Windsor, Alcorn, Mississippi (1859).  The largest antebellum home in Mississippi, Windsor survived the Civil War but in 1890 caught fire from a guest’s forgotten cigar and burned except for its columns and ironwork.


His first stop, though, in February, will be Australia, where he will photograph the “wonderful, notorious prison ruin” at Port Arthur in Tasmania, which functioned more or less as the penal colony’s Alcatraz, housing the most dangerous and incorrigible inmates, and today is among the most visited historic sites in the country, he says.

In a brief foreword, historian Douglas Brinkley links Drooker’s work of celebration and preservation with the passage of the Antiquities Act of 1906 under President Theodore Roosevelt, and with the present devastation in New Orleans, where “new ruins spring up like mushrooms.”  To the depressing thought that, in a world of global warming and chemical and nuclear threats, “everyplace might someday become a candidate for Drooker’s ruins portfolio,” the images themselves offer a kind of antidote, he concludes.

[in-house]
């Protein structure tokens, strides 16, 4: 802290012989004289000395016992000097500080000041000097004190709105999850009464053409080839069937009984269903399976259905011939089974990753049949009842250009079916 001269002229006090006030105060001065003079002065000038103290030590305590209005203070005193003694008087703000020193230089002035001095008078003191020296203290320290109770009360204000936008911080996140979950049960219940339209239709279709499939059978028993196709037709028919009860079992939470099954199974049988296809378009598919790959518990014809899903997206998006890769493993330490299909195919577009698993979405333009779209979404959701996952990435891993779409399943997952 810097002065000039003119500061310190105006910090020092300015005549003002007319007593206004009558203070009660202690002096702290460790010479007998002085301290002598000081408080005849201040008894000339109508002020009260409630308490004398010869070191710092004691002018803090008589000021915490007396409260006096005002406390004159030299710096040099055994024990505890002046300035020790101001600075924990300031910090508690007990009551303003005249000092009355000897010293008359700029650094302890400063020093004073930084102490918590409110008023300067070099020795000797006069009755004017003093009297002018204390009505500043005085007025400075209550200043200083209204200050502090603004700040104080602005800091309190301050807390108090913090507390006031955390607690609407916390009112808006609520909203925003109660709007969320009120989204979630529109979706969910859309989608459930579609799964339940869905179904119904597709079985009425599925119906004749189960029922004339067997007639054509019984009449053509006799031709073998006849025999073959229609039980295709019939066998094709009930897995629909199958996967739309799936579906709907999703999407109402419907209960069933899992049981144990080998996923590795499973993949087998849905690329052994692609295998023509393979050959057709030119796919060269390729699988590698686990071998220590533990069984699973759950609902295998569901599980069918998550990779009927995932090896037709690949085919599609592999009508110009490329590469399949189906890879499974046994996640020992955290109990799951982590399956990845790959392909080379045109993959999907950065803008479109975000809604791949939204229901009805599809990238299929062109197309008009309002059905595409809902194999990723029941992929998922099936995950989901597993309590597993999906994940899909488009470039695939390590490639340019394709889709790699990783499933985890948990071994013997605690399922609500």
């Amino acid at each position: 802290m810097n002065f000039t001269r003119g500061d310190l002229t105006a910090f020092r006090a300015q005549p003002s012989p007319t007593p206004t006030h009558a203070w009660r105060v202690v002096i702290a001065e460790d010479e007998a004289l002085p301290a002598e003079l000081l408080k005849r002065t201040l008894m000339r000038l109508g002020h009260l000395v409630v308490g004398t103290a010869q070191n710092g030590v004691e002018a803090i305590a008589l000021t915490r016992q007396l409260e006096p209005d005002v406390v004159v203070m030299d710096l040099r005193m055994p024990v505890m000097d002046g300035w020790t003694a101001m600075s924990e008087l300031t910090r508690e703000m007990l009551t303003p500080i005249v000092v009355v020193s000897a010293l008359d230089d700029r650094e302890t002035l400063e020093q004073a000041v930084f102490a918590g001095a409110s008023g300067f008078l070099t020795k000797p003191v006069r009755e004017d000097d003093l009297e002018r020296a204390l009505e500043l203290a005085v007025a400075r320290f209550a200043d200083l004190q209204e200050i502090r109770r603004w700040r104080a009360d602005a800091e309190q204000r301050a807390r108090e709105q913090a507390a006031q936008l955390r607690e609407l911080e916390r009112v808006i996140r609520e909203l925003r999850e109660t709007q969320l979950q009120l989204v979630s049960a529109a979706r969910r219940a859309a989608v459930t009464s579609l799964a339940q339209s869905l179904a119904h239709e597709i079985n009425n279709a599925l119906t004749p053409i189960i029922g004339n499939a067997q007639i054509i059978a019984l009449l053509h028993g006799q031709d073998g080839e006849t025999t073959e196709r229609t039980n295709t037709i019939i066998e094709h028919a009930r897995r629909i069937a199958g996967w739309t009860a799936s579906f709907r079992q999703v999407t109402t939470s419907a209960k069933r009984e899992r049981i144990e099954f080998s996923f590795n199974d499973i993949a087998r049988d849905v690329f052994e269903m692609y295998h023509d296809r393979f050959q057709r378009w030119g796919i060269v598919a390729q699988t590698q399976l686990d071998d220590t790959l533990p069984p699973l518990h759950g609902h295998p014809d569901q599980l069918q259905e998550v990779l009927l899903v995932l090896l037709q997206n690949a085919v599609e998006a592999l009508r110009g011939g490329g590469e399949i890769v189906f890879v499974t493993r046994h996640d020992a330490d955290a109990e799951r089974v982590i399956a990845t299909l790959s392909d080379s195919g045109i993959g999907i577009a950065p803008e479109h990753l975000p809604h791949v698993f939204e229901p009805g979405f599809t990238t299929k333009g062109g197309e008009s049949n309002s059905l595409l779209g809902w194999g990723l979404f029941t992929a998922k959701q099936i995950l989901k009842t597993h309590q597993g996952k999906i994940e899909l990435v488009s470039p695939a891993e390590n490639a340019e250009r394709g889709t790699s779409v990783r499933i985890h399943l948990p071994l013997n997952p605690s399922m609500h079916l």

“The spirit harbored in these photographs, to my mind, is that, in the end, nature wins. That is comforting,” Brinkley writes. “For that reason alone, I find Drooker’s vision as soothing as the cool repetition of ocean waves. His art is a gift to Old Time America.” —J.P.

Jan|Feb 08 Contents
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FEATURE:
Ghost Landscapes
Images from American Ruins by Arthur Drooker C’76

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Bannerman Castle, Pollepel Island, New York (1901). Inspired by Scottish and other European castles, military-surplus store proprietor Francis Bannerman VI designed a fanciful complex of three arsenals to store his surplus from the Spanish American War, as well as a workers’ lodge and family residence.

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©2008 The Pennsylvania Gazette
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